EBOLA RESPONSE: FROM CRISIS TO RECOVERY

Fatima BrimahBy Fatima Brimah, Intern in SNDatUN Office

On 9-10 July 2015, an international conference on Ebola recovery was held at the United Nations. In attendance were representatives from Guinea, Liberia, and Sierra Leone. They enlightened us about the effects of the outbreak and their journey to recovery. Most importantly, they pleaded with all private sectors, NGOs, and humanitarian sectors to help with funds to help them fully recover from the Ebola crisis.

The outbreak of the Ebola virus in West Africa has become one of the largest global health crisis in recent history with over 27,000 cases and 11,000 plus lives lost in Guinea, Liberia, and Sierra Leone, impacting individuals,  families, and communities. The majority of Ebola victims are between the ages of 15 and 45, so basically most households have lost one or more members of working age.

Ever since the start of the Ebola outbreak, the World Food Program and other partners have been of great help to the affected countries. They continue to support health efforts to all affected countries to enable them reach zero Ebola cases. The World Food Program also helped to expand school meals to all children in need and supported vulnerable rural communities by delivering food to them to overcome hard times.

Ebola2Due to the Ebola outbreak, schools in Guinea, Liberia, and Sierra Leone remained closed for months, depriving the children of education. Education is very important to the World Food Program, as they are eager to continue their School Meal programme as soon as school reopens. As of now, schools in all three countries have resumed and the school children are enjoying their hot meals from the School Meal programme.

During the meeting, the representative of Sierra Leone mentioned debt relief. She asked for additional support on behalf of her country in the form of debt relief and direct budget support. She also showed us a power point of the cases of Ebola by the sexes that were affected in all three West African countries. She spoke bitterly about how the outbreak has impacted economic sectors. For example:

  • Small scale farmers were mainly affected during the Ebola outbreak; the virus prevented them from fully accessing their fields to plant or harvest or going to the market place to sell their crops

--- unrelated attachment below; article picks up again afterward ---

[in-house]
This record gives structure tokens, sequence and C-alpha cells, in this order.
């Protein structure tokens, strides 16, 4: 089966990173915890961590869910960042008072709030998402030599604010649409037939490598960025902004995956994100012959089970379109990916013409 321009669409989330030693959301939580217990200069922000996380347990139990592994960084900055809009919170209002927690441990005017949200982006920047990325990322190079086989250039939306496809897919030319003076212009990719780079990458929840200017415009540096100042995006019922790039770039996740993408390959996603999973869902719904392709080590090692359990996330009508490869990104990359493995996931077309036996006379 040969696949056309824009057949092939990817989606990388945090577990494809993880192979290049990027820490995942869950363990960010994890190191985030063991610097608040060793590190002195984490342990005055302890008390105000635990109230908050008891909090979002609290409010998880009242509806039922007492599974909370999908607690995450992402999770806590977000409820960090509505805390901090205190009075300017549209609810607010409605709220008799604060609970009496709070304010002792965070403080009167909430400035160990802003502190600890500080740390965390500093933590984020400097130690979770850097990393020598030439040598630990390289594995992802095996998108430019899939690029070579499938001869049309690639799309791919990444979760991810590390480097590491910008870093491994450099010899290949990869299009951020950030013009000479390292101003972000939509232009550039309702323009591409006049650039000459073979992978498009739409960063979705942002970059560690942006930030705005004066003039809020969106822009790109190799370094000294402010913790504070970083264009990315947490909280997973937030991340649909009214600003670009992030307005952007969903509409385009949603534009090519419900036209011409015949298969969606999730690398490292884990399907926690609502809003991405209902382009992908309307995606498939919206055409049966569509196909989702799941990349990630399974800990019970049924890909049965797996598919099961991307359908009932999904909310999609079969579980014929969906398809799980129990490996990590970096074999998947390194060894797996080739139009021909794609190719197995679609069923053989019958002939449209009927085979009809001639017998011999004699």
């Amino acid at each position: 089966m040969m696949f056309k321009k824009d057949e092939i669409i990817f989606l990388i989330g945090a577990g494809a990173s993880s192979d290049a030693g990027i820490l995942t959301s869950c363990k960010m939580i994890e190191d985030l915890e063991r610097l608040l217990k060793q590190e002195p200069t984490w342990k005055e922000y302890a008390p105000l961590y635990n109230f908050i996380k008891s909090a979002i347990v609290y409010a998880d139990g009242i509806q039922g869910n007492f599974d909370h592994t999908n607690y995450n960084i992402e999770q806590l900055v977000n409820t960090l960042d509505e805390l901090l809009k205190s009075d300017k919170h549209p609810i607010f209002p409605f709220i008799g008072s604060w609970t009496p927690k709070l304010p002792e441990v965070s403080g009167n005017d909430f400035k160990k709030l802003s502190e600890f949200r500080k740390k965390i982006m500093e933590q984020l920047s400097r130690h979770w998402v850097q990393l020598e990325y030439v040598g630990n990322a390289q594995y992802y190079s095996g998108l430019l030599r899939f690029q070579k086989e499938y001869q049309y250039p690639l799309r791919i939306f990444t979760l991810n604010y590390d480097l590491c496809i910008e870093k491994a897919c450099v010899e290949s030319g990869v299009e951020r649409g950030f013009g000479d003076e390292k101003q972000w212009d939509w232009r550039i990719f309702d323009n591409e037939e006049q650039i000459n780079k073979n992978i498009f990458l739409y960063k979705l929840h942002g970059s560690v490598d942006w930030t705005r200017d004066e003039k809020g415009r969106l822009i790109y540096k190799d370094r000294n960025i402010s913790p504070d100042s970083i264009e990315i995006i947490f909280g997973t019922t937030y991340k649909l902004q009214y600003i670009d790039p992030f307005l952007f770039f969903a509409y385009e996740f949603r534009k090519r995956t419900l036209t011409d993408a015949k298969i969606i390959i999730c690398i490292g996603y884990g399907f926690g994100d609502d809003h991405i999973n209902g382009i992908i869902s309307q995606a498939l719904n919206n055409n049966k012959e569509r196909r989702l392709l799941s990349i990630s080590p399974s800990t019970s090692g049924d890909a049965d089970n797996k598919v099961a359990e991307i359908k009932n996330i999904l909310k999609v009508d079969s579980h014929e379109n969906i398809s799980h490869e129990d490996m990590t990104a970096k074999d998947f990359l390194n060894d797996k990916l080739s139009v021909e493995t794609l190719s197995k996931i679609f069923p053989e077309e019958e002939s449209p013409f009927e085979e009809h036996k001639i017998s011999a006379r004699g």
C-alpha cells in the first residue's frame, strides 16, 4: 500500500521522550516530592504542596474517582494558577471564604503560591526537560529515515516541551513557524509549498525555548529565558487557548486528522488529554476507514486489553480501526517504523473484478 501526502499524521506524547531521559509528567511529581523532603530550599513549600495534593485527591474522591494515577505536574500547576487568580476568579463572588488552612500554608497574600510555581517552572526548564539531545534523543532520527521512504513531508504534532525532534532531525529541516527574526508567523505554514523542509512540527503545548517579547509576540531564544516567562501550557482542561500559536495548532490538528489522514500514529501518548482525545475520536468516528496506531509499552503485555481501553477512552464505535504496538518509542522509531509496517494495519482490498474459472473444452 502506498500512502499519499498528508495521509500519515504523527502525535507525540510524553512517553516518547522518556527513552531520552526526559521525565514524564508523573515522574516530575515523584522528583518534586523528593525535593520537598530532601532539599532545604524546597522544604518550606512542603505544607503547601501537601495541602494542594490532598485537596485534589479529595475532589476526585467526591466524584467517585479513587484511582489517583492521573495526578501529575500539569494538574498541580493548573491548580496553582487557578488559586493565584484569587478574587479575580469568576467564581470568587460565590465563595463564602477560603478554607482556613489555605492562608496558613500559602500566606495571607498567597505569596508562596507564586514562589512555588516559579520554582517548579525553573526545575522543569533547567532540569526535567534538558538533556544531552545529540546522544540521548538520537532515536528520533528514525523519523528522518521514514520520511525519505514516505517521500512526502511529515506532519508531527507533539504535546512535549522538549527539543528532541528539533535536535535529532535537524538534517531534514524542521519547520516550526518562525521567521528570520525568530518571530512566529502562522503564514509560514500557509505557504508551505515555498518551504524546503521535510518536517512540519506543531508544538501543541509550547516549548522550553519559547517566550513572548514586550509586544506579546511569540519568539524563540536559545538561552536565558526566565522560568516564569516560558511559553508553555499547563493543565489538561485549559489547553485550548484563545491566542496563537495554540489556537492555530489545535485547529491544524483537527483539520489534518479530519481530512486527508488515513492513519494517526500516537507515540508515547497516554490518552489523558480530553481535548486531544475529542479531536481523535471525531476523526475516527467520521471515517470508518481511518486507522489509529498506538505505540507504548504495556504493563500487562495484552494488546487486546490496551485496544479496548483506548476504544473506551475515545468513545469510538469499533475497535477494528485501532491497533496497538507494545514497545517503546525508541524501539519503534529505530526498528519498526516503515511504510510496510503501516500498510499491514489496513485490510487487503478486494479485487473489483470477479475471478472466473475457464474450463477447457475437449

• Reduction in mining, especially small scale mining
  • International trade is severely affected
  • Tourism and hospitality are severely affected as many exports left the region
  • Air and sea transport have been negatively affected

Ebola1The World Food Program also manages the UN humanitarian air service operating within and between the affected areas. UNICEF (UN Fund for Children) and their partners also helped by initiating a “house to house family sensitization on Ebola campaign” to educate them mainly on hygiene. At each house visit, a health professional was available to discuss with the families about Ebola Virus Disease (EVD), the source and means of spread of the disease, and the behaviors required to stop the disease. Their goals were to get the community to participate in the EVD response, engage them in tracing the transmission risk, and also lay a foundation for health sector recovery.  UNICEF’s campaign objectives were to reach 100% of the households in the country with correct information on EVD, increase community acceptance, promote hand washing, rebuild public confidence, install neighborhood watch structures, and continue providing food and logistical services to the affected communities to reach zero Ebola cases. According to records, WFP requires US $56 million by the end of 2015. So far, WFP has received US $329 million for its Ebola response. Looking on the bright side, the World Health Organization declared Liberia “Ebola free” on May 9th. We look forward to hearing more good news from the World Health Organization.

http://ebolaresponse.un.org/recovery-conference
http://ebolaresponse.un.org/fr/conference-relevement

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